I would imagine that normally the CAS/Exparte series of events is a burst of anger and if they fail I would think most applicants would calm down. Not in this case.

There is immense hostility from the other side and it continues at 100% intensity...even in the light of many failed attempts. She strongly believes she will force this to trial...and tells me so.

I have only sought joint custody from the beginning (only changing to sole recently at CC as recommended by my lawyer - maybe he sees the same).

And perhaps I am just too new at this to grasp the nuances but when reading cases like

Bolduc V. Bolduc
CanLII - 2006 CanLII 28099 (ON SC)

Justice Turnbull says:
In listening to the parties and the applicants’ parents, it is apparent to me that a joint custody relationship between the applicant and respondent would not be in Avienda’s best interest.

[57] The report of the OCL illustrates that there is a significant degree of mistrust and lack of cooperation between the applicant and the respondent. This is even confirmed in the plan of care filed by the respondent just before the commencement of the trial and which is found at tab 1, of exhibit 17.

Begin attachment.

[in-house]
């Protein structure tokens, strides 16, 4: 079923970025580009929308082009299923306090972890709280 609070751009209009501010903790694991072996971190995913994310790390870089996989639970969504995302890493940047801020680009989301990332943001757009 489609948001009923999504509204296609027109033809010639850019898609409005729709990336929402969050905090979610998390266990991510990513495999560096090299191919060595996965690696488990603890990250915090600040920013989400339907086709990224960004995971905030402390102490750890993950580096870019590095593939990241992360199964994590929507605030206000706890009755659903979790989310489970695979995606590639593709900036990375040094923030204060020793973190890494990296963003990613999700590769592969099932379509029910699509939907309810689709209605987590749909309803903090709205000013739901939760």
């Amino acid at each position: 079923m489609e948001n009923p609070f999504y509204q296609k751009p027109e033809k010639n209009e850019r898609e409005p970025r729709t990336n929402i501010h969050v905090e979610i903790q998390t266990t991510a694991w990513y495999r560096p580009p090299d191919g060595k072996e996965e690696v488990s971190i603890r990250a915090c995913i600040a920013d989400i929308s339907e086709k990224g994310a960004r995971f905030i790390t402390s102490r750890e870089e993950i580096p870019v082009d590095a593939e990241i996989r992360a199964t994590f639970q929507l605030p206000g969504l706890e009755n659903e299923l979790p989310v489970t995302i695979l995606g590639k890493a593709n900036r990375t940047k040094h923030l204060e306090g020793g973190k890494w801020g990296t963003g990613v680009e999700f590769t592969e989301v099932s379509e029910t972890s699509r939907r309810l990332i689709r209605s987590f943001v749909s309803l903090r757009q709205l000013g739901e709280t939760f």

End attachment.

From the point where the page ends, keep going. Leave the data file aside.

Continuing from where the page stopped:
...
[59] Our courts have consistently held that joint or parallel parenting should not be ordered where there is insufficient communication and co-operation between parents. Young v. Young, [1991] 4 S.C.R. 3 at para. 44; Kaplanis v. Kaplanis, [2005] O.J. No. 275 at 4 (C.A.). Clearly our courts were stating that each case must turn on its own facts. The same panel of appellate judges that decided Kaplanis v. Kaplanis supra, also sustained a trial judge’s order of joint custody in Ladisa v. Ladisa, [2005] O.J. No. 276. That latter decision was issued the same day that the Kaplanis decision was released and specifically refers to that decision.
Same again in Otari V. Otari...

And I understand in Kaplanis and Kaplanis it specifically warns against the "hope" there will be co-operation.

Again much of this really isn't as important if indeed the money from the other side runs out and it creates a marked change in the nature of the negotiations to date. If both sides can co-operate then joint it is.

Joint Custody will be great - and it truly is the best thing for the child....if we can manage to co-parent as I have with my first wife very successfully. I have lived a model case of co-parenting for seven years. So I am in no way a control freak. The first custody matter was settled without courts and very little lawyer involvement.

This one is totally different.